however, I have a pretty clear idea who the sender is because the message is not entirely without context, or drama. I recently removed from my list of facebook friends a certain Kim Scarborough - I honestly am not sure why I was ever friended by him or recall why I agreed to the friending. I don't think I have ever met him face to face, though we were both at WCBN, the University of Michigan student radio station, at about the same time and he's from Ann Arbor and knows some other Ann Arbor folks that I know. I think I recall him being on my Detritus Rumori mailing list and some other underground music related online communities like the negativland Snuggles list, etc.
But he's the kind of person I would never want to spend time with or be friends with IRL. He's a computer geek and somewhat smart, but he's also a libertarian, and a devotee of Milton Friedman (who I consider just shy of Hitler or Stalin in terms of the misery he's brought upon the world). He worked at Playboy as a system administrator, I think, and now does the same at the Chicago Stock Exchange, I think. (Both worthless, at best, employers.) Most of his facebook posts were kind of vaguely philosopolitical pronouncements that seemed carefully calculated to produce debate, but which cleverly did not clearly state exactly what he was talking about or believed in, so that later when people argued with him he could change the subject in a weird attempt to make disagreement seem inappropriate. He was also a master of the "straw man" rhetorical tactic and of cognitive dissonance. I eventally just got tired of him, though I spent about a year thinking over and over after every exchange I had with him, "gosh I'm just wasting time reading this guy's posts and getting worked up and trying to engage in conversation." I resisted unfriending him for that long a time because I believe the "Filter Bubble" effect is a real problem in our society right now, and I felt like I should be exposing myself to opposing worldviews, at least if it was from people relatively articulate and intelligent. But at some point you realize that even having an open mind is with some people not doing anybody any good. He's got an entrenched opinion of who I am so he's not really listening to me when I say anything; he's clearly just being a troll trying to create online drama and attention for himself.
He lives in Chicago and that IP address above traces back to a chicago network, and the message, which I just noticed today, came in 3 days ago, the day after my last reply to a string of email harrassments that he peppered me with after I unfriended and blocked him on facebook. So this latest attack is pretty likely him. This is an interesting and sad phenomenon, and the truly objectionable thing is his refusal to just give up and go away. People are going to disagree and argue, and that's fine. But if one person chooses to withdraw, after repeated attempts at fair and good faith attempts at conversation are met with purposeful obfuscation and intellectual dishonesty, the LEAST that the other person can do is honor repeated requests to cease contact. But this jackass continued to pester me with emails feigning surprise and shock that I had unfriended and blocked him, asking me stupid questions I'd previously answered and uttering further straw-men style provocations. Then after I blocked his real email addresses he now uses a fake one.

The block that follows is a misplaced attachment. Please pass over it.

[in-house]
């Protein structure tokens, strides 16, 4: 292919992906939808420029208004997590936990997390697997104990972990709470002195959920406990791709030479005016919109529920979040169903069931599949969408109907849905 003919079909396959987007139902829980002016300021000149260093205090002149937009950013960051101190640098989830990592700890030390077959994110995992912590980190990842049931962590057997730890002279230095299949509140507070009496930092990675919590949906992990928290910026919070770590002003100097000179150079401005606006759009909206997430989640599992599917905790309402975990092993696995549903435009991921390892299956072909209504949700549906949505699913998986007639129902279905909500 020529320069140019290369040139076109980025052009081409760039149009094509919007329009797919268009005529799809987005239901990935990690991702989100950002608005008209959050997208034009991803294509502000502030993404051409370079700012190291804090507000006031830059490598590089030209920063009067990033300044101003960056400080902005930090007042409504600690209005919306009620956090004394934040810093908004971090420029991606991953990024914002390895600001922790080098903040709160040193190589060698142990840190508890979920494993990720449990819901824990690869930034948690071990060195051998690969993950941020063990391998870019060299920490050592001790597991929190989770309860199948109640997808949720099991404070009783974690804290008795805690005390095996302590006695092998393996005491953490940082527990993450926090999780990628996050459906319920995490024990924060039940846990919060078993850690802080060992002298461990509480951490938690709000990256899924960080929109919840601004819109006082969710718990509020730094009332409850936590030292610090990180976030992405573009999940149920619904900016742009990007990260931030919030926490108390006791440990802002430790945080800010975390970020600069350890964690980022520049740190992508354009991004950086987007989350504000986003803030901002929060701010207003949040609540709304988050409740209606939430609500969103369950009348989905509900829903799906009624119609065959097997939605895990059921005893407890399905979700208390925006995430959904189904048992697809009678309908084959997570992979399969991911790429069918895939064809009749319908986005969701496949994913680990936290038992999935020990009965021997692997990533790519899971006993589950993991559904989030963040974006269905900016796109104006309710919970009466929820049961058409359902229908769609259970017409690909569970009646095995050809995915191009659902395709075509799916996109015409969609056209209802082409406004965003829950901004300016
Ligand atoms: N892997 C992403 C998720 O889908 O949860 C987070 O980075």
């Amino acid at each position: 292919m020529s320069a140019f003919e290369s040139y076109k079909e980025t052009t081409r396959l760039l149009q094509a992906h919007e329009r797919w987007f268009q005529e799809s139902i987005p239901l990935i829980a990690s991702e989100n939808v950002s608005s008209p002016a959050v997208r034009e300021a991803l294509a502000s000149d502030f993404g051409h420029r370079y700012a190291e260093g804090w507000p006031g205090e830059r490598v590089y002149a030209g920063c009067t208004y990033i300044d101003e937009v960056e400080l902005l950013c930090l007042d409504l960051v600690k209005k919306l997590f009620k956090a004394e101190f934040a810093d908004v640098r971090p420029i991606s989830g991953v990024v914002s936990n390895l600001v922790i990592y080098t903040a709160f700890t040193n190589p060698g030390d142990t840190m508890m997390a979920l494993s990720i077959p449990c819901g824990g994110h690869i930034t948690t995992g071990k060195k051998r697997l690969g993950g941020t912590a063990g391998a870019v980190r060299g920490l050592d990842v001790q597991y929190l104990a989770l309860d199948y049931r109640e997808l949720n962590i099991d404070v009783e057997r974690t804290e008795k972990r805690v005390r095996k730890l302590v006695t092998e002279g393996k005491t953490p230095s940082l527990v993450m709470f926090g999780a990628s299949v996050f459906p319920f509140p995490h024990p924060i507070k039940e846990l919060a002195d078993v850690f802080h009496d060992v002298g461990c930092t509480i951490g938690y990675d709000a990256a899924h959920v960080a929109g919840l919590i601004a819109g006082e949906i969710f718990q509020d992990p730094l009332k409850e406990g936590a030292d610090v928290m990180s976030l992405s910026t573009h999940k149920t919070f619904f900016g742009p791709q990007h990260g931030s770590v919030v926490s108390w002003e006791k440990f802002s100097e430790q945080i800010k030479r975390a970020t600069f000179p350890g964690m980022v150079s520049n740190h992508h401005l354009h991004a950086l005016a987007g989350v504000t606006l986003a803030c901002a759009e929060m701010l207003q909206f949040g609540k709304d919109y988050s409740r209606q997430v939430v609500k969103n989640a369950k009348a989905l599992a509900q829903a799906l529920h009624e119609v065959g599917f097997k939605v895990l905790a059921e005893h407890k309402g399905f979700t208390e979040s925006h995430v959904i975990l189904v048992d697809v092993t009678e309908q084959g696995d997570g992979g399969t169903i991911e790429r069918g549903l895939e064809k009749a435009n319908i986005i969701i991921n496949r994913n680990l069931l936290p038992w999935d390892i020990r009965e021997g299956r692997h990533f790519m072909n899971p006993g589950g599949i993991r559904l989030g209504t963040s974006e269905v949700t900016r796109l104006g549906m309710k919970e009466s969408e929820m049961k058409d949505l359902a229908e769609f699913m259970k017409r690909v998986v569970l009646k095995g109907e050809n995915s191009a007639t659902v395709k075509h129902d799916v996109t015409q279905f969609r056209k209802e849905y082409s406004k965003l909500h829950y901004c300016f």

He must be really invested in a view of himself as some kind of tolerant and friendly guy with a wide variety of social connections, and it evidently bothers him and angers him when someone severs one of those connections. This is supported by previous and numerous facebook posts in which he complained about other people defriending him, supposedly unjustly and unfairly. How pathetic. He just can't seem to accept with dignity and introspection that maybe a lot of people consider him an annoying bore at best, a malicious asshole and waste of time at worst, and maybe he should do something about that or else accept it when people give up trying to put up with his bullshit.
It's kind of mindboggling when someone so unknown and inconsequential to me, and so different in terms of politics and belief system, is so set on maintaining contact. I've already wasted too much time on this guy today with this post but I do it not as some kind of vengeful counterattack but just to note it as an intriguing pathology. Read more>>>